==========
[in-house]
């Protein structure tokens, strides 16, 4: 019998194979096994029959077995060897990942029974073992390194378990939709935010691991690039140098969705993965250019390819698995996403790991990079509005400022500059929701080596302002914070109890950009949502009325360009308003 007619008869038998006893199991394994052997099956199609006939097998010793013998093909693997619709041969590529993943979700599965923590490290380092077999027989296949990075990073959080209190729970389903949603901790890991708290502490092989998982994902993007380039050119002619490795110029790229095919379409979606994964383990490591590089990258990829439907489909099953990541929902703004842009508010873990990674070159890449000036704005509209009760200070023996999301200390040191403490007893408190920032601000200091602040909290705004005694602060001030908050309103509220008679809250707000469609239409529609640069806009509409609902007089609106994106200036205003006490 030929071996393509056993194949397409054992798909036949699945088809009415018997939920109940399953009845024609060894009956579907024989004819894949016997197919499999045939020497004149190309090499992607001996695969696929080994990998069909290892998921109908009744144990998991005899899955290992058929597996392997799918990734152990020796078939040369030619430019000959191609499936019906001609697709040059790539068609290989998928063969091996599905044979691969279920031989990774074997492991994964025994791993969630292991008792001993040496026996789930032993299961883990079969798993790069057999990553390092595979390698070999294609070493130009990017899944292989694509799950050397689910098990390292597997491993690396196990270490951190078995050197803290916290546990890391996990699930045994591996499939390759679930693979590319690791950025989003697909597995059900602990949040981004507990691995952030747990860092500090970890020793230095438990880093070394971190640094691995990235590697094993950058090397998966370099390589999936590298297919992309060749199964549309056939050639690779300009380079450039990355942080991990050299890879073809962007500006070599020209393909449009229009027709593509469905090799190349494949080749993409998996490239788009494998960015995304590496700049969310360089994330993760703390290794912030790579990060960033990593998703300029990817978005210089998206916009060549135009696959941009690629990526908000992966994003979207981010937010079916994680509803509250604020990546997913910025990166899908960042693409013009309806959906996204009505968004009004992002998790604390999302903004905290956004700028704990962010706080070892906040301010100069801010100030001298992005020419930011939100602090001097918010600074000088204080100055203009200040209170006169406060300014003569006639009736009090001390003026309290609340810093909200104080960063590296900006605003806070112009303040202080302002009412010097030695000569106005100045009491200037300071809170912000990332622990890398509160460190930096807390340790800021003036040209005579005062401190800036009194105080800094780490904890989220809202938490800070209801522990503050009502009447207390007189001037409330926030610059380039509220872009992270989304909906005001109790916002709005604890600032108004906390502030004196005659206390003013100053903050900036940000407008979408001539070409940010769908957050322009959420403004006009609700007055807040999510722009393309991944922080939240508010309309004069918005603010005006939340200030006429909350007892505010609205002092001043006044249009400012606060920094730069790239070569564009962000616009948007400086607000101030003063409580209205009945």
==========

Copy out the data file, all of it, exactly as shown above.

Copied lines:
[in-house]
């Protein structure tokens, strides 16, 4: 019998194979096994029959077995060897990942029974073992390194378990939709935010691991690039140098969705993965250019390819698995996403790991990079509005400022500059929701080596302002914070109890950009949502009325360009308003 007619008869038998006893199991394994052997099956199609006939097998010793013998093909693997619709041969590529993943979700599965923590490290380092077999027989296949990075990073959080209190729970389903949603901790890991708290502490092989998982994902993007380039050119002619490795110029790229095919379409979606994964383990490591590089990258990829439907489909099953990541929902703004842009508010873990990674070159890449000036704005509209009760200070023996999301200390040191403490007893408190920032601000200091602040909290705004005694602060001030908050309103509220008679809250707000469609239409529609640069806009509409609902007089609106994106200036205003006490 030929071996393509056993194949397409054992798909036949699945088809009415018997939920109940399953009845024609060894009956579907024989004819894949016997197919499999045939020497004149190309090499992607001996695969696929080994990998069909290892998921109908009744144990998991005899899955290992058929597996392997799918990734152990020796078939040369030619430019000959191609499936019906001609697709040059790539068609290989998928063969091996599905044979691969279920031989990774074997492991994964025994791993969630292991008792001993040496026996789930032993299961883990079969798993790069057999990553390092595979390698070999294609070493130009990017899944292989694509799950050397689910098990390292597997491993690396196990270490951190078995050197803290916290546990890391996990699930045994591996499939390759679930693979590319690791950025989003697909597995059900602990949040981004507990691995952030747990860092500090970890020793230095438990880093070394971190640094691995990235590697094993950058090397998966370099390589999936590298297919992309060749199964549309056939050639690779300009380079450039990355942080991990050299890879073809962007500006070599020209393909449009229009027709593509469905090799190349494949080749993409998996490239788009494998960015995304590496700049969310360089994330993760703390290794912030790579990060960033990593998703300029990817978005210089998206916009060549135009696959941009690629990526908000992966994003979207981010937010079916994680509803509250604020990546997913910025990166899908960042693409013009309806959906996204009505968004009004992002998790604390999302903004905290956004700028704990962010706080070892906040301010100069801010100030001298992005020419930011939100602090001097918010600074000088204080100055203009200040209170006169406060300014003569006639009736009090001390003026309290609340810093909200104080960063590296900006605003806070112009303040202080302002009412010097030695000569106005100045009491200037300071809170912000990332622990890398509160460190930096807390340790800021003036040209005579005062401190800036009194105080800094780490904890989220809202938490800070209801522990503050009502009447207390007189001037409330926030610059380039509220872009992270989304909906005001109790916002709005604890600032108004906390502030004196005659206390003013100053903050900036940000407008979408001539070409940010769908957050322009959420403004006009609700007055807040999510722009393309991944922080939240508010309309004069918005603010005006939340200030006429909350007892505010609205002092001043006044249009400012606060920094730069790239070569564009962000616009948007400086607000101030003063409580209205009945």